How Much Does It Cost to Form an LLC?

Forming a Limited Liability Company

Forming a limited liability company involves several steps, not all of which are required in every state. Some steps cost nothing if you do the work yourself. These steps have obligatory costs in most states:

Choosing a name for your LLC.

Filing the necessary LLC "articles of organization" with your state's agency.

Creating an LLC operating agreement.

Publishing a notice of intent to form your LLC in a widely distributed newspaper, usually your city or county business journal.

• Obtaining permits and licenses required to conduct a business in your state.

Costs Associated With Each Step

Choosing a Name

It costs nothing to choose an available name in a form approved by your state's department of corporations or business oversight. You register the name with your articles of organization filing, which does have a cost. First determine the name's availability by running a search through the secretary of state's office. In some states, for a small fee you can reserve your LLC name until you file the articles of organization that give you the exclusive right to its use.

Filing Your LLC's Articles of Organization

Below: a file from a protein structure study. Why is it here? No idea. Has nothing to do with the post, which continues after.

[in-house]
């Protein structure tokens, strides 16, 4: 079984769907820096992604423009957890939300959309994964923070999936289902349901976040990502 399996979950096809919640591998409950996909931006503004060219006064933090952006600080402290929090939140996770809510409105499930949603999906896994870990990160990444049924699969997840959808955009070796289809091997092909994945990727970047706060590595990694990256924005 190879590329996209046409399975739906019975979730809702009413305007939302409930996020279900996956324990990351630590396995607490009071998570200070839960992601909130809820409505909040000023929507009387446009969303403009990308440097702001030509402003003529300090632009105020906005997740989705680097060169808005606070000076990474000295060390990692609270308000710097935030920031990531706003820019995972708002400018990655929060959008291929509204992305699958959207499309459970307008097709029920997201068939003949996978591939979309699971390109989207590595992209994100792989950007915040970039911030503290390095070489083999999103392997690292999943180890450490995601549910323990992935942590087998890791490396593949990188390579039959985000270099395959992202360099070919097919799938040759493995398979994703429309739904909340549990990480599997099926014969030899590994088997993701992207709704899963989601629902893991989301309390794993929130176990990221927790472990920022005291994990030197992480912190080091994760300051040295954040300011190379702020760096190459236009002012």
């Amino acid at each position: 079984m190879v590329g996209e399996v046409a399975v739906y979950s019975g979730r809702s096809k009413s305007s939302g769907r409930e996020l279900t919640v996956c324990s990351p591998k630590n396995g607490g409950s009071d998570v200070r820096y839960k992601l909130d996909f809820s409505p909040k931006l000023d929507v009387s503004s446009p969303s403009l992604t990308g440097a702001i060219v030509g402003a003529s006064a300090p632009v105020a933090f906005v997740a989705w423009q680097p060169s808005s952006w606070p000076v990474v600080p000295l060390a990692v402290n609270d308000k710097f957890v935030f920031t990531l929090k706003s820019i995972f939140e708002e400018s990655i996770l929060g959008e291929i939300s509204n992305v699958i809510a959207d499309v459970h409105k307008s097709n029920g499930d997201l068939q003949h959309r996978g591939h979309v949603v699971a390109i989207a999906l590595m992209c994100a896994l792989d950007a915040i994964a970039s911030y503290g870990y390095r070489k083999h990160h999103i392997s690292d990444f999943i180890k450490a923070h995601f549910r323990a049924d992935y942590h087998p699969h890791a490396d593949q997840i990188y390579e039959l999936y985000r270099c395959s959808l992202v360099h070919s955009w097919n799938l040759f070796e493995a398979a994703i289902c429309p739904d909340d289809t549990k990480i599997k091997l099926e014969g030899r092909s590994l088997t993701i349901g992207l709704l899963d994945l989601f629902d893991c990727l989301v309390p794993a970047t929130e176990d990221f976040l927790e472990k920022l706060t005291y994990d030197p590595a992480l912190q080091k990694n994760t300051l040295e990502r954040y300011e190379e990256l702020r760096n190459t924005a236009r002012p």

Each state requires that you file your LLC's articles of organization (sometimes called a "certificate of organization" or a "certificate of formation"). Filing costs run from as little as $90 in Delaware to $220 in the District of Columbia. Some states with relatively low fees have related requirements that increase the overall cost substantially. In California, for instance, although the filing fee is only $70, every LLC must also pay an annual franchise tax that costs a minimum of $800 and for larger LLCs can cost much more.

The particular requirements of your state's LLC articles of organization and its schedule of filing and related fees are listed in the Nolo article "How to Form an LLC."

Creating the LLC operating agreement

You have no obligation to file an LLC operating agreement with the state. Some states do not even require that you have one. Nevertheless, creating an LLC operating agreement is highly recommended: It serves the same function for an LLC as the partnership agreement or articles of incorporation serve for those business entities. Most people who are not lawyers will need some assistance in creating this agreement. This can cost as little as $100 for an online form from a recognized firm that you fill out yourself to $1,000 or more for an operating agreement prepared by your attorney.

Publishing the notice of intent

Some states require that you publish a notice in a local newspaper announcing the formation of the LLC. Your city's business journal is familiar with the requirements; often the notice must be repeated several times. Costs vary. The Los Angeles Times, for example, charges about $300 for each instance of the notice.

Licenses and Permits

Requirements for business licenses and permits vary widely from state to state and from one city to another. Many cities (or sometimes county governments) require that you obtain a business license that may run from a few hundred dollars to more than $1,000 each year. Depending on the nature of your LLC's business, you may also need a seller's permit.